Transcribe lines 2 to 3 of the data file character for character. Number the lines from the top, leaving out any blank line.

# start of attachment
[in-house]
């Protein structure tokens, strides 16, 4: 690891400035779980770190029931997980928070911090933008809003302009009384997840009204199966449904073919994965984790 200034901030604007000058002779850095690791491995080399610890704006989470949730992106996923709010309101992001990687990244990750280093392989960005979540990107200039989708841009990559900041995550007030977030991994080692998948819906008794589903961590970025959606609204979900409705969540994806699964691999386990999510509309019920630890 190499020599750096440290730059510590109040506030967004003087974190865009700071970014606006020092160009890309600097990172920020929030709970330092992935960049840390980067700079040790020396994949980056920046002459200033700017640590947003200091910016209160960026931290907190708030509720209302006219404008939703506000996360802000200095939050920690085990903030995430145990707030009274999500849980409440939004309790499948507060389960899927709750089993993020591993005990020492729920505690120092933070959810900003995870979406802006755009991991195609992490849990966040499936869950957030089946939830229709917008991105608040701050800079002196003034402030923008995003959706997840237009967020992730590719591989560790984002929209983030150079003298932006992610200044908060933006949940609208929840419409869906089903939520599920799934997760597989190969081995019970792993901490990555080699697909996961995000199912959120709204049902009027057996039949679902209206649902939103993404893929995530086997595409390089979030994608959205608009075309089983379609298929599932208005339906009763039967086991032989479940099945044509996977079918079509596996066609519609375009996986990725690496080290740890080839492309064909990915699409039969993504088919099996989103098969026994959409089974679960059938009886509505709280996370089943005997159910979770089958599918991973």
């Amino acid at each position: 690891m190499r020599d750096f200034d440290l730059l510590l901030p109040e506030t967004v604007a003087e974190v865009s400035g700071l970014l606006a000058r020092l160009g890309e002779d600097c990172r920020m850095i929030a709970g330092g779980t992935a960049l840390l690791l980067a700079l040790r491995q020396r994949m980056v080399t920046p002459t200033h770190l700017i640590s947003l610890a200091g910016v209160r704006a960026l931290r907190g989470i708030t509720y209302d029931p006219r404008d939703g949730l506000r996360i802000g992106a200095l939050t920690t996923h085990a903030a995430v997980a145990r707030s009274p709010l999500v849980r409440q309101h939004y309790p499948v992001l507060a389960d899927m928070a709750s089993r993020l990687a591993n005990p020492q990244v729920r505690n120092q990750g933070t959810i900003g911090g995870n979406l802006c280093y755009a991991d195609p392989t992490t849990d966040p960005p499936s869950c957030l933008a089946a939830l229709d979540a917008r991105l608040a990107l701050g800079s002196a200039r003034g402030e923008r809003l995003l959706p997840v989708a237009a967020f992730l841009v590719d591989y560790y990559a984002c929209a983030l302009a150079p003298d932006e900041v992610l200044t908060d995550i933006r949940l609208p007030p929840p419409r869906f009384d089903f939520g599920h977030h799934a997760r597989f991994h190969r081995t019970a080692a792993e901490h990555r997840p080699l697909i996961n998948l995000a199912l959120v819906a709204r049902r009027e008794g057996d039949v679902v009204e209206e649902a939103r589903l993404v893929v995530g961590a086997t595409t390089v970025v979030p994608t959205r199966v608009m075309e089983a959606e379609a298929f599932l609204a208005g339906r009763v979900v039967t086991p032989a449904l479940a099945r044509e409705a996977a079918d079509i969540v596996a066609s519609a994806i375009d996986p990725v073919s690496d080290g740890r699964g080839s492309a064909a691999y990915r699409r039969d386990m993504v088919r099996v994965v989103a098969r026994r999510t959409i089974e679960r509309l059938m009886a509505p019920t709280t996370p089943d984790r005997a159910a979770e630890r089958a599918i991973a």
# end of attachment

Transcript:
């Protein structure tokens, strides 16, 4: 690891400035779980770190029931997980928070911090933008809003302009009384997840009204199966449904073919994965984790 200034901030604007000058002779850095690791491995080399610890704006989470949730992106996923709010309101992001990687990244990750280093392989960005979540990107200039989708841009990559900041995550007030977030991994080692998948819906008794589903961590970025959606609204979900409705969540994806699964691999386990999510509309019920630890 190499020599750096440290730059510590109040506030967004003087974190865009700071970014606006020092160009890309600097990172920020929030709970330092992935960049840390980067700079040790020396994949980056920046002459200033700017640590947003200091910016209160960026931290907190708030509720209302006219404008939703506000996360802000200095939050920690085990903030995430145990707030009274999500849980409440939004309790499948507060389960899927709750089993993020591993005990020492729920505690120092933070959810900003995870979406802006755009991991195609992490849990966040499936869950957030089946939830229709917008991105608040701050800079002196003034402030923008995003959706997840237009967020992730590719591989560790984002929209983030150079003298932006992610200044908060933006949940609208929840419409869906089903939520599920799934997760597989190969081995019970792993901490990555080699697909996961995000199912959120709204049902009027057996039949679902209206649902939103993404893929995530086997595409390089979030994608959205608009075309089983379609298929599932208005339906009763039967086991032989479940099945044509996977079918079509596996066609519609375009996986990725690496080290740890080839492309064909990915699409039969993504088919099996989103098969026994959409089974679960059938009886509505709280996370089943005997159910979770089958599918991973």
């Amino acid at each position: 690891m190499r020599d750096f200034d440290l730059l510590l901030p109040e506030t967004v604007a003087e974190v865009s400035g700071l970014l606006a000058r020092l160009g890309e002779d600097c990172r920020m850095i929030a709970g330092g779980t992935a960049l840390l690791l980067a700079l040790r491995q020396r994949m980056v080399t920046p002459t200033h770190l700017i640590s947003l610890a200091g910016v209160r704006a960026l931290r907190g989470i708030t509720y209302d029931p006219r404008d939703g949730l506000r996360i802000g992106a200095l939050t920690t996923h085990a903030a995430v997980a145990r707030s009274p709010l999500v849980r409440q309101h939004y309790p499948v992001l507060a389960d899927m928070a709750s089993r993020l990687a591993n005990p020492q990244v729920r505690n120092q990750g933070t959810i900003g911090g995870n979406l802006c280093y755009a991991d195609p392989t992490t849990d966040p960005p499936s869950c957030l933008a089946a939830l229709d979540a917008r991105l608040a990107l701050g800079s002196a200039r003034g402030e923008r809003l995003l959706p997840v989708a237009a967020f992730l841009v590719d591989y560790y990559a984002c929209a983030l302009a150079p003298d932006e900041v992610l200044t908060d995550i933006r949940l609208p007030p929840p419409r869906f009384d089903f939520g599920h977030h799934a997760r597989f991994h190969r081995t019970a080692a792993e901490h990555r997840p080699l697909i996961n998948l995000a199912l959120v819906a709204r049902r009027e008794g057996d039949v679902v009204e209206e649902a939103r589903l993404v893929v995530g961590a086997t595409t390089v970025v979030p994608t959205r199966v608009m075309e089983a959606e379609a298929f599932l609204a208005g339906r009763v979900v039967t086991p032989a449904l479940a099945r044509e409705a996977a079918d079509i969540v596996a066609s519609a994806i375009d996986p990725v073919s690496d080290g740890r699964g080839s492309a064909a691999y990915r699409r039969d386990m993504v088919r099996v994965v989103a098969r026994r999510t959409i089974e679960r509309l059938m009886a509505p019920t709280t996370p089943d984790r005997a159910a979770e630890r089958a599918i991973a």